On a weekly basis I am approached by nearly a dozen Los Angeles area Iranian Jews who read my articles regularly and feel the undying urge to kvetch to me about the topics concerning the community that I cover as a journalist. They ask “why do you always focus on politics or Iran?” Or “why do you write about Iranians in general as opposed to real social issues weâre facing as a community?” To these and other similar questions I simply respond with my own question; “do you have a story youâd like to share with me on the record?” Ninety-nine percent of the time their answers begins with “this is off the record butâ¦” Well without naming names Iâd like to take certain topics that are taboo to discuss in the community and place them in the lime light.
I can understand that most Iranian Jews for political reasons may be frightened sometimes to go on the record because of witnessing or hearing about physical violence that befell anyone that voiced their opinions to the media in Iran. I am also sensitive to the cultural norms of Iranian Jews who in Iran never publicly discussed problems they had in their families because there was a stigma attached with airing your laundry in public. For these reasons and for others, to some extend my hands are tied as a journalist when covering the local Iranian Jewish community. When folks in the community do not have the desire or courage to engage in a serious public dialogue about important topics that their friends and family members are facing everyday, how can I as a journalist report about them?
Even though Iranian Jews have been living in the U.S. now for nearly 30 years, community members still fear being ostracized or looked down upon by others for admitting that their family member have been grappling with serious personal issues. Some of these issues involve drug abuse, spousal abuse, religious inter-marriage, gambling, shady business dealings, embezzlement, alcoholism, divorce, sexual behavior for young men and women, and excessive spending on parties. I must emphasize that NOT all Iranian Jews in Southern California have these problems and these problems are NOT common place in our communityâ¦however they do exist. In the last few years I can recall only a couple of gatherings at the Nessah Center in Beverly Hills and at the Eretz-SIAMAK Center in Tarzana where Iranian Jewish community leaders were honestly discussing these social problems and solutions for them. In order for any community to successfully overcome difficulties, it must first acknowledge their existence and then engage an open dialogue about them.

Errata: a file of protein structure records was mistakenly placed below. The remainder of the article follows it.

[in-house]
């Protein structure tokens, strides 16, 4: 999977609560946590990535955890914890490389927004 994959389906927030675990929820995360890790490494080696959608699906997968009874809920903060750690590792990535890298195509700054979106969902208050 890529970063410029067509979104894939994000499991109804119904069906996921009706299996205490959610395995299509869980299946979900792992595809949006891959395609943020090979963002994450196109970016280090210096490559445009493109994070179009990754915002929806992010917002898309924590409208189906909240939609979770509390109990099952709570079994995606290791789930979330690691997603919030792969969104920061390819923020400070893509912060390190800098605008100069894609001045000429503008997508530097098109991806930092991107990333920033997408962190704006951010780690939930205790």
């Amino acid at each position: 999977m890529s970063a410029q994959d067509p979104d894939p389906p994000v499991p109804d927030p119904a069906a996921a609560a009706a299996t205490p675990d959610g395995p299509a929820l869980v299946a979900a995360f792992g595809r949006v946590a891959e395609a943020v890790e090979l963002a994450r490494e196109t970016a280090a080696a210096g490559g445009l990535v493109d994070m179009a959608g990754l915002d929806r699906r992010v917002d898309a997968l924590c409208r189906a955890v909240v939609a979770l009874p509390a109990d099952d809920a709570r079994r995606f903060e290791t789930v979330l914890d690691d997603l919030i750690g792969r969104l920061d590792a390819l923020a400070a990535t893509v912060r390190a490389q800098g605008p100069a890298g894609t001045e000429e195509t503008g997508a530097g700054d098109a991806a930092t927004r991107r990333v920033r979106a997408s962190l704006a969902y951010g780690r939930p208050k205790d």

I am not one to dwell on the negatives of the Iranian Jewish community nor do I want to show the community in a bad light. My hope is that the communityâs leaders and members will make a greater effort to tackle the obstacles we are facing while living in the U.S. Sweeping these issues under the rug and staying quiet about them will not eliminate them. I urge those who wish to seriously engage in this needed dialogue to go on the record for a change with their problems and solutions because that is the only way progress and growth can be achieved in the community.